More significantly, however, I found in the April 20 Order that even if plaintiff had unreasonably delayed in asserting a claim, defendant suffered no prejudice as a result. The evidence before me demonstrated that Mrs. DeWeerth had inherited the Monet from her father and subsequently neither sold it nor conveyed it to anyone else. Moreover, after analyzing the specific arguments made by the defendant with respect to the prejudice allegedly caused by plaintiff's delay, in particular the prejudice defendant allegedly suffered by virtue of the death of Mrs. DeWeerth's sister, I held that these arguments were without merit:
Even if plaintiff had unreasonably delayed her demand, defendant cannot show that she was prejudiced by the delay. She has argued that because of the delay the testimony of Frau von Palm, the only person who could testify as to what happened to the painting, has been irretrievably lost. This argument fails because it assumes, contrary to all the other evidence presented, that Frau von Palm's testimony would have been favorable to her.
It also fails because it is simply not true. Defendant could have deposed Reichenbach to attempt to trace the history of the painting's transfers, but she did not. Having failed to exhaust obvious paths of inquiry she cannot sustain her burden of proving that she was prejudiced. April 20 Order at 695, n.10.
It may be that the Second Circuit believed this determination was clearly erroneous. Given the fact that it never explicitly reached the laches issue, however, either in its December 30 Order or in its denial of plaintiff's motion for the recall of its mandate, I do not assume that the Second Circuit reached such a conclusion.
To the extent that my April 20 Order did not clearly address the laches issue, I believe it would be appropriate to clarify that Order here: plaintiff, in prosecuting this action, was not guilty of laches. Plaintiff did not unreasonably delay in prosecuting her claims. And even assuming plaintiff did fail to exercise due diligence in searching for her stolen painting, defendant suffered no prejudice as a result.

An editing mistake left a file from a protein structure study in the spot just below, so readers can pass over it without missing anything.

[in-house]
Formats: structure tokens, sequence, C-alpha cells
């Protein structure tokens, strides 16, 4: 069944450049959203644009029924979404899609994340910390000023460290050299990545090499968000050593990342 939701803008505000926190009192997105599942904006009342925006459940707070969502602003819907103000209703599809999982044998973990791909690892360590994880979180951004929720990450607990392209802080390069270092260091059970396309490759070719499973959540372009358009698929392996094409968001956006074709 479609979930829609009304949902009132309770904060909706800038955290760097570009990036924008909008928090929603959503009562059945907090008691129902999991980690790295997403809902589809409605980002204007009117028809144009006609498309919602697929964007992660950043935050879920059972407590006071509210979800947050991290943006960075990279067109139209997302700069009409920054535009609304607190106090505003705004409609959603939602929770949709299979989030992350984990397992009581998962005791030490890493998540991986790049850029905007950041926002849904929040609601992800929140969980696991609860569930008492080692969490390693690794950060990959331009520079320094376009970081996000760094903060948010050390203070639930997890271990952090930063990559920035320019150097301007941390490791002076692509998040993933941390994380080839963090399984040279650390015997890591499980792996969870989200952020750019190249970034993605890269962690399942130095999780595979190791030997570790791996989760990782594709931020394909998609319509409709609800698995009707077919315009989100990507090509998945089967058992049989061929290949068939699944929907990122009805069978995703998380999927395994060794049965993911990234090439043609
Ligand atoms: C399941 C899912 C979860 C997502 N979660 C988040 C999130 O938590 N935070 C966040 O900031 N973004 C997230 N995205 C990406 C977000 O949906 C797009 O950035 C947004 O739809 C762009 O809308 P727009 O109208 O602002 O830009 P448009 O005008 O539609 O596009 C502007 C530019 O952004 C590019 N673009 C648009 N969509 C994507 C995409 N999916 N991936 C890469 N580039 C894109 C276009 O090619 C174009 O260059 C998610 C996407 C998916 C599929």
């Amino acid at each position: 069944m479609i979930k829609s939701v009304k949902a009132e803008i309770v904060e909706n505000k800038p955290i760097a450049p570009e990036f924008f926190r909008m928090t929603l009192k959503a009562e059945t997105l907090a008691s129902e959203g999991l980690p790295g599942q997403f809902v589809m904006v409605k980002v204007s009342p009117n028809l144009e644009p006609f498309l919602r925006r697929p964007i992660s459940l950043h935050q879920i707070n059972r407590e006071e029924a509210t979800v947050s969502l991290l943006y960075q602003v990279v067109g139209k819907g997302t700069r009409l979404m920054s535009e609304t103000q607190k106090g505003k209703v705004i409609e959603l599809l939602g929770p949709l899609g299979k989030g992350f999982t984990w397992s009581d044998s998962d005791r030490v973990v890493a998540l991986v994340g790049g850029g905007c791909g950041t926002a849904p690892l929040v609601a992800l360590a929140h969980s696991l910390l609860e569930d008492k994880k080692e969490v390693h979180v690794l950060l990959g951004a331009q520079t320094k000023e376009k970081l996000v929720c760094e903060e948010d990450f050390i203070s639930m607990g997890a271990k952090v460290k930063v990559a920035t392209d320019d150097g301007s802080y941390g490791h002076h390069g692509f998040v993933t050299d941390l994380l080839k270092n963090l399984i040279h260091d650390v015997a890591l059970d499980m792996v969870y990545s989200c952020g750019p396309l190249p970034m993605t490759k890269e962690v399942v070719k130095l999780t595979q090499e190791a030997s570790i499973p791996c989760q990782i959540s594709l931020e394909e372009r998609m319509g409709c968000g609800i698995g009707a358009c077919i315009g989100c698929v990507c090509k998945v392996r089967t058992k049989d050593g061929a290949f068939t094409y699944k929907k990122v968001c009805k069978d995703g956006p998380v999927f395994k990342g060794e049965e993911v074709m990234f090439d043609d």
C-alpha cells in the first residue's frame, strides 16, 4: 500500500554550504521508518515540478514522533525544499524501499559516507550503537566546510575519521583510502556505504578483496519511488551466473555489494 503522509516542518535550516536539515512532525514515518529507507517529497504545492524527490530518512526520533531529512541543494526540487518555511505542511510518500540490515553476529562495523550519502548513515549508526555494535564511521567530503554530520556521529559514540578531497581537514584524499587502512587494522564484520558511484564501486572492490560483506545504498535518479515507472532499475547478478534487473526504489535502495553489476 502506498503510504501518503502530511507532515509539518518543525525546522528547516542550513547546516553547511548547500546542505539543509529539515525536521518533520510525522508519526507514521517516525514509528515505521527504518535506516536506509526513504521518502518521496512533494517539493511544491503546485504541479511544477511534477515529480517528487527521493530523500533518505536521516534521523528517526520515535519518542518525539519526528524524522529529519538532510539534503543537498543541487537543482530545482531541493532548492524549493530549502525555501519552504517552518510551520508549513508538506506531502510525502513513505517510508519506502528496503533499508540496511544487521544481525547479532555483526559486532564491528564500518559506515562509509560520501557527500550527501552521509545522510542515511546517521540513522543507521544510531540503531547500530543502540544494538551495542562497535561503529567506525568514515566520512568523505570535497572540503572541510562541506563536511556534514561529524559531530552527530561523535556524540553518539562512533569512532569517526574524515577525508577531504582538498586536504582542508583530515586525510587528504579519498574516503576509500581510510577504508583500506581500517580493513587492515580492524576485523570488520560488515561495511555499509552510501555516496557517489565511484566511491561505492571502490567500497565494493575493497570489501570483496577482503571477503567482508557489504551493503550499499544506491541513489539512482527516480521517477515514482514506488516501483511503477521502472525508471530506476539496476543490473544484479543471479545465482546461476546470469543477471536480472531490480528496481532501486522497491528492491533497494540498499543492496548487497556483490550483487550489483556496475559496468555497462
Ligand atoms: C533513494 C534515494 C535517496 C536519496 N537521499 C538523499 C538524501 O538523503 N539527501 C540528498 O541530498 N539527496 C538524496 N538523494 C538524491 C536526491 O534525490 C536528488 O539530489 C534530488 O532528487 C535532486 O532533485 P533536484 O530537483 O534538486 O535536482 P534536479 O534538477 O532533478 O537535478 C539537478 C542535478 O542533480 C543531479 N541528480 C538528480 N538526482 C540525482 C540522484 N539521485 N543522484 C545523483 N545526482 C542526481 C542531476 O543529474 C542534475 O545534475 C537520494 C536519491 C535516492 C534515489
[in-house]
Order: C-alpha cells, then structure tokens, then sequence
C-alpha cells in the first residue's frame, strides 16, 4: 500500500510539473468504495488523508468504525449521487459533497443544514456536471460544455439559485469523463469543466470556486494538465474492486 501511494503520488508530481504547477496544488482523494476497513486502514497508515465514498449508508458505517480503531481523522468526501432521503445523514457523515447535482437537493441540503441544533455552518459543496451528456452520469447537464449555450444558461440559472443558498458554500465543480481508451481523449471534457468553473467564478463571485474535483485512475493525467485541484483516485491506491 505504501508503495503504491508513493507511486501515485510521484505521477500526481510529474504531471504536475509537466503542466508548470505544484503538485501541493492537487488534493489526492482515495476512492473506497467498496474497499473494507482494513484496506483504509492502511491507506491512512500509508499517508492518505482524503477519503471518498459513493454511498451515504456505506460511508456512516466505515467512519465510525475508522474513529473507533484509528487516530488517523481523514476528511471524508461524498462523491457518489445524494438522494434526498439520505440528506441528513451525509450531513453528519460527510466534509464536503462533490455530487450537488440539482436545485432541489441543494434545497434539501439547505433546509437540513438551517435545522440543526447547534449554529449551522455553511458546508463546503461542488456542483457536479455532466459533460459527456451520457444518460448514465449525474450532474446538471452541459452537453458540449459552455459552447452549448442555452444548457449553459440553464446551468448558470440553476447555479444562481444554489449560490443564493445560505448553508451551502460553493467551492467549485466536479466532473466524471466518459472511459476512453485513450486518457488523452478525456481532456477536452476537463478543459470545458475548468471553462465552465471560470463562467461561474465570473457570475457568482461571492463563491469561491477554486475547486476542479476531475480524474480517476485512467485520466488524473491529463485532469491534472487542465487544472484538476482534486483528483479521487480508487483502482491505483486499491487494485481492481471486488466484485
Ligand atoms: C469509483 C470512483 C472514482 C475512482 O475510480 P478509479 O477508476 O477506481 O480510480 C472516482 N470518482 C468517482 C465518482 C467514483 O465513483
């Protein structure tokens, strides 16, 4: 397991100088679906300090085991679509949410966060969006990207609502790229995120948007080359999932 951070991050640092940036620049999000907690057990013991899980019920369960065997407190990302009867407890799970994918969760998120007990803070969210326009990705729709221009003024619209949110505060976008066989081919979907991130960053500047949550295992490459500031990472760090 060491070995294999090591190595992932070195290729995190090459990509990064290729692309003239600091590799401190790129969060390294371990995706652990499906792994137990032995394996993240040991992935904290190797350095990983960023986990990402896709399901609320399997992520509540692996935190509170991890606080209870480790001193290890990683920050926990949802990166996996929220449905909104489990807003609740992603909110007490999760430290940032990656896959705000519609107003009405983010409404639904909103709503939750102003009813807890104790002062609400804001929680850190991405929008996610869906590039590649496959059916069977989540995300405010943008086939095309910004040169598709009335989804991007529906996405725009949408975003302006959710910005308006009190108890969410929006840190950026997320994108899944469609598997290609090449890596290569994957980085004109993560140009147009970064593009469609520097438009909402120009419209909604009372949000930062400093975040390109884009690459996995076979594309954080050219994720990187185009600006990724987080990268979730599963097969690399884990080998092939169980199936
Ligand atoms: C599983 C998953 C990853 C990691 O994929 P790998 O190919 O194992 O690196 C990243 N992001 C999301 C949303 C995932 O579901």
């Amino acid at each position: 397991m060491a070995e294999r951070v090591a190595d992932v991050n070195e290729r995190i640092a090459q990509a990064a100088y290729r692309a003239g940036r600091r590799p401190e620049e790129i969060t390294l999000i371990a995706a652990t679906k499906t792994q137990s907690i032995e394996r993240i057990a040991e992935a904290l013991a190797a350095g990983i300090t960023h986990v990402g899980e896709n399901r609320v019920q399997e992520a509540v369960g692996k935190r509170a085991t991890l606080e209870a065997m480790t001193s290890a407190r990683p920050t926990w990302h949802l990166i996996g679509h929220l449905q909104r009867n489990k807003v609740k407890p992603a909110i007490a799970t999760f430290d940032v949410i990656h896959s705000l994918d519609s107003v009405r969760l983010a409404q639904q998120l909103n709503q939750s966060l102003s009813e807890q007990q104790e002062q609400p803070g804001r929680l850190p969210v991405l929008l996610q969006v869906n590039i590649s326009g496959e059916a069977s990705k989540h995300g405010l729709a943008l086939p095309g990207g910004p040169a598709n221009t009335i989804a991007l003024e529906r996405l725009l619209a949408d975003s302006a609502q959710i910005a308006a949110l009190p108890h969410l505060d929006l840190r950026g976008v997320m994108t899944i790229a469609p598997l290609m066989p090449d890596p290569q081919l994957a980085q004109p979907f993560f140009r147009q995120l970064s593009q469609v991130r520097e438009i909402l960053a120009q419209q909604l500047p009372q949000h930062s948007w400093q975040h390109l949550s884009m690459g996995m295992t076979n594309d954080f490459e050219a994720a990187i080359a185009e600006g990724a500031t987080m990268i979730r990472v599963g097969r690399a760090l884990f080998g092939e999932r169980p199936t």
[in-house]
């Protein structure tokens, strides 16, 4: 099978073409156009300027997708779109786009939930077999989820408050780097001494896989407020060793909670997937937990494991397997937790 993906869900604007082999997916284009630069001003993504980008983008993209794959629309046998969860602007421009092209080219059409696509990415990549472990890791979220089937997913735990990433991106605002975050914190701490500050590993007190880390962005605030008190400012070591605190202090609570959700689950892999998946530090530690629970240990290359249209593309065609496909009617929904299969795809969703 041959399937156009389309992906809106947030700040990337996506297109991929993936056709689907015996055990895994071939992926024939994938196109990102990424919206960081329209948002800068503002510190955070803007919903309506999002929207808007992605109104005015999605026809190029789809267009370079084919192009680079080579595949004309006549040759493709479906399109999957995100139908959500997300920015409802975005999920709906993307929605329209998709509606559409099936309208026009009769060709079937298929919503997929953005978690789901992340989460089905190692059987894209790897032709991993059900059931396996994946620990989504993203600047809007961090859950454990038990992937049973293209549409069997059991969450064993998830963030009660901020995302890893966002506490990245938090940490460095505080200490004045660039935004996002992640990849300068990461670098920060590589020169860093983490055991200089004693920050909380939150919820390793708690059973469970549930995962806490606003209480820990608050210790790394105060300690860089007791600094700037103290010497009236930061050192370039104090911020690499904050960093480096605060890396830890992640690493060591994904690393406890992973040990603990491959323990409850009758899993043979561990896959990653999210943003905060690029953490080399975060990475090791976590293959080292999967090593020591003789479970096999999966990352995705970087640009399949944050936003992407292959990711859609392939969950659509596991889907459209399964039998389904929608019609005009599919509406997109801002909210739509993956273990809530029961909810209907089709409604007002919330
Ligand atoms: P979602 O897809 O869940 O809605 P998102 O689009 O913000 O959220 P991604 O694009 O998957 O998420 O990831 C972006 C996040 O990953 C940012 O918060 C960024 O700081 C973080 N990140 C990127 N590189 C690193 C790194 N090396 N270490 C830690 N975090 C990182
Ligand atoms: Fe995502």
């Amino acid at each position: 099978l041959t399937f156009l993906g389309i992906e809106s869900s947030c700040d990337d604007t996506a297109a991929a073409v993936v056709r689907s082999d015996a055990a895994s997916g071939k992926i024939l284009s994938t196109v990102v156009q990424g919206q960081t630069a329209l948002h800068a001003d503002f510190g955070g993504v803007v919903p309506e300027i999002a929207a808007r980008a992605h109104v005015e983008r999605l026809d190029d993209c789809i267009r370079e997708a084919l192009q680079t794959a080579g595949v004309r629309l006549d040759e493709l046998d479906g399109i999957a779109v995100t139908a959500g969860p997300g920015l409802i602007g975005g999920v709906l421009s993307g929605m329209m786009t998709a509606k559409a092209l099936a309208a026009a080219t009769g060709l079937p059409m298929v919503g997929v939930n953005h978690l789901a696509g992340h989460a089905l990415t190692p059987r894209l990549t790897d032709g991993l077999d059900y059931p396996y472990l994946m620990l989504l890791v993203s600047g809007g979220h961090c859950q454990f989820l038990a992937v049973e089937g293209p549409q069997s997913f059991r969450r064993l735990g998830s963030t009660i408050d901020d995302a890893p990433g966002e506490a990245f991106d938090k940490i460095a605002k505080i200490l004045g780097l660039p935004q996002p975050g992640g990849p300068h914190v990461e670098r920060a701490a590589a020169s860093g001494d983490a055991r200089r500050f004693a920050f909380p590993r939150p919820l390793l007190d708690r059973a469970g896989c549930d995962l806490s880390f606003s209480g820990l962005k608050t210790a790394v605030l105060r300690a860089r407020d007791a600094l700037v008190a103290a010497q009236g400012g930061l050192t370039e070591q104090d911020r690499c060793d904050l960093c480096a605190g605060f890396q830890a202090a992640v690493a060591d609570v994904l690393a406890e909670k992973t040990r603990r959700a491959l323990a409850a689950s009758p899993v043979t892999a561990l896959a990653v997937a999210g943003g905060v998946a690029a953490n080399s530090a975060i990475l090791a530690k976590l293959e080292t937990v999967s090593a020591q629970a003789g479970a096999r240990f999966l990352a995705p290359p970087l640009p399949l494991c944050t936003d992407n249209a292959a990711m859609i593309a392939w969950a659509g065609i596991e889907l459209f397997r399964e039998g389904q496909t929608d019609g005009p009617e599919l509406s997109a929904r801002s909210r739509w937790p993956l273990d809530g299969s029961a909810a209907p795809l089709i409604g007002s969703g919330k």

Defendant, of course, has possessed the Monet for many years - constituting an advantage of value since monies would have had to be paid to rent the painting for that period, but also doubtless exacerbating the pain which will be incident to loss of the art object. Like plaintiff, defendant has, of course, been victimized by an unknown wrongdoer or wrongdoers - the original thief and those who passed on the painting with knowledge or suspicion of its theft or lack of due care in buying and selling it. But defendant also has recourse at least one step backward up the chain of custody.
The value of repose inherent in the laches defense would certainly be furthered by denying plaintiff's motion. But the fact that a long time has passed since defendant purchased the painting in and of itself does not mean that plaintiff is barred by laches. New York's political and judicial systems have made and reaffirmed a considered choice in cases where the rights of original owners and subsequent innocent purchasers collide. Inherent in that choice, as in any choice which might be imagined on the issue, is that one of two innocent victims will be harmed, sometimes at a point when she may legitimately feel that the passage of time has long since made her right to possession inviolate. As has been restated innumerable times, however, it is not the province of the federal judiciary to second guess the manner in which New York has resolved this dilemma; neither can New York's policy be obviated by the utilization of an equitable doctrine imbued with sufficient flexibility to achieve a preferred result.
Since I find that plaintiff has asserted valid grounds for relief pursuant to Federal Rule of Civil Procedure 60(b)(6) and that this court has the authority to grant it, the Memorandum Order of April 20, 1987 is readopted as amplified herein. Plaintiff is directed to submit a proposed judgment.
Dated: White Plains, New York
October 16, 1992
VINCENT L. BRODERICK, U.S.D.J.